For example, one of Museum Hack’s tour guides likes to bring in a musician to show his tour how an ancient Greek lyre is played. That means the task to schedule an ancient-instrument-playing musician falls in a gray area, in terms of responsibility.

In this type of environment, important tasks can easily fall through the cracks because many of them don’t fall under anyone’s job description. And if these things don’t get done, no one’s to blame—it ends up just getting written off as an issue of miscommunication.

IDoneThis Keeps Expectations Clear

With IDoneThis, it’s easy to keep track of every task on any employee’s plate. Through the dashboard, Museum Hack managers can create teams and have insight to individual’s tasks, increasing ownership and responsibility over projects. This way they don’t have to assume that every teammate will pick up any work that isn’t being done.

In structured roles at bigger companies, managers often offer feedback on employees’ overall performance. At a company like Museum Hack, that becomes difficult. The responsibilities there are so varied that such general feedback is no longer useful or actionable.

The IDoneThis feedback loop feature, however, enables managers to comment on specific employee goals and accomplishments that get sent around via email at the same time every day. Or, as Michael does, they can keep their IDoneThis dashboard open and comment on the tasks in real time.

All the Employees Work Remotely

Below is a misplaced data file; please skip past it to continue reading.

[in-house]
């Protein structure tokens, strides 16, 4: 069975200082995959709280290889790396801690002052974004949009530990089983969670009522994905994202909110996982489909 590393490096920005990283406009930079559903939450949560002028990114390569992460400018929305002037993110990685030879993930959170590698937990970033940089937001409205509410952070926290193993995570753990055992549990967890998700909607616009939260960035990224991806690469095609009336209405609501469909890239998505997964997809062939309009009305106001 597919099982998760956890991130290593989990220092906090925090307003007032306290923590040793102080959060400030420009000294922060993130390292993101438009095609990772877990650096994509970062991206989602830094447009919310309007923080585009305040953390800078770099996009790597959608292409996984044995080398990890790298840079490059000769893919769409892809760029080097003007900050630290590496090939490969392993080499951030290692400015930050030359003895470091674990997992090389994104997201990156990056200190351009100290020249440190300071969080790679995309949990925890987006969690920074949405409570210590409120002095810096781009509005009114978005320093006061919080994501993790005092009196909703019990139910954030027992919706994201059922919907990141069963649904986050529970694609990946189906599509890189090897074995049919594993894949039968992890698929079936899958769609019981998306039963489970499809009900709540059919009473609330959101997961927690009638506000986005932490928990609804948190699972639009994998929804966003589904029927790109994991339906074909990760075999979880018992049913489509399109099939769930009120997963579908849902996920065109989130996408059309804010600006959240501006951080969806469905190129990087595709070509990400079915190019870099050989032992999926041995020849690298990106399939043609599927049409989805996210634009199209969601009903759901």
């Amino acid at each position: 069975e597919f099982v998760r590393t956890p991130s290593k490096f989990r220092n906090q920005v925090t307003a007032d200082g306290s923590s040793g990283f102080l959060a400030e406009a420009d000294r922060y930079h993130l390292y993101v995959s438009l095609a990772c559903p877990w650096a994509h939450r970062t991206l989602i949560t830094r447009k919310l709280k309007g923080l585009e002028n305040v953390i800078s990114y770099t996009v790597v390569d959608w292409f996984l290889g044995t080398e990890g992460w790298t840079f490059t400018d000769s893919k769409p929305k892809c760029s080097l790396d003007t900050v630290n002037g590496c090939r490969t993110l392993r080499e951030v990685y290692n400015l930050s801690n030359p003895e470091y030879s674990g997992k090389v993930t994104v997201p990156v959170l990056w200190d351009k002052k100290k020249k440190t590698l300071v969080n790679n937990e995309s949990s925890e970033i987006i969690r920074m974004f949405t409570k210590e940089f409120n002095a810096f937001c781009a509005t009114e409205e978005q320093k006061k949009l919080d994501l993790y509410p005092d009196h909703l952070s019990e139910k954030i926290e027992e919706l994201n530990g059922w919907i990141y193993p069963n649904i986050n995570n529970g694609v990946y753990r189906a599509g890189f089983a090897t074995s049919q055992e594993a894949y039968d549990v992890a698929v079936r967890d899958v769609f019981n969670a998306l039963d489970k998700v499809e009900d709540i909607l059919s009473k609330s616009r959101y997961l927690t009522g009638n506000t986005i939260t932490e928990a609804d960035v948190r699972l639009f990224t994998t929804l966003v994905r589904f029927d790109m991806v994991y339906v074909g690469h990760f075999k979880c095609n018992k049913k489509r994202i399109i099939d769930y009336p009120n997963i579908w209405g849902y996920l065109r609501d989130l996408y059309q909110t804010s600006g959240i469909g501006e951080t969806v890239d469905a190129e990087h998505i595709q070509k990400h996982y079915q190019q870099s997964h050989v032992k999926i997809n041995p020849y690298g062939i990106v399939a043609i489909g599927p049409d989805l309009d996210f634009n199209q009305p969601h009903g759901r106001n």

“[Having a growing remote team] was very, very quickly becoming difficult to manage, to know who was where and what they were doing. We didn’t really have any software solutions. Being able to mark off our Dones was a big thing.”

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Michael told us that they don’t have a central office because they’d rather spend their money on better salaries for their high-quality guides. Plus, most of their employees aren’t local—and the ones that are spend a considerable amount of time in museums, either giving tours or planning their routes and activities.

While a great work environment does get them passionate and dedicated employees, the lack of a home base also makes it super difficult for everyone to communicate.

IDoneThis facilitates communication

The fact that IDoneThis allows the team members to check off their Dones through email or through the browser app, enables everyone to be on the same page, no matter where they are.

No manager is ever going to forget to check in on someone’s progress, and no employee is ever going to be inaccessible to draft up an email explaining what they’ve accomplished. However, drafting an email is time-consuming and inconvenient. The Done list makes the completion of tasks super easy and accessible.

So when Museum Hack is organizing a corporate tour, the tour operations associate and the renegade tour guide can work together to put together catering, performances, and team-building activities. And to make sure everything is in place for an awesome tour, any Museum Hack manager can simply log into their dashboard and check their employees’ Dones.

Museum Hack’s Productivity Case Study and Their Key to Success

From this productivity case study, we learned that what made Museum Hack such an instant success is the remarkable creativity that its employees pour into their tours. Turning non-museum-goers into an enthusiastic audience for century-old art is no small task. As Museum Hack expanded their workforce, IDoneThis enabled them to keep organized, without having to compromise their high standard for creativity.


When it was just a 4-month-old startup, Museum Hack was already written about as being one-of-a-kind. Now, three years later—without slowing down their momentum—the company has tripled in size and its guides are world-class experts consulting museums around the world. With a great organizing system in place, Museum Hack is poised to grow even larger and keep spreading their enthusiasm for museum-going.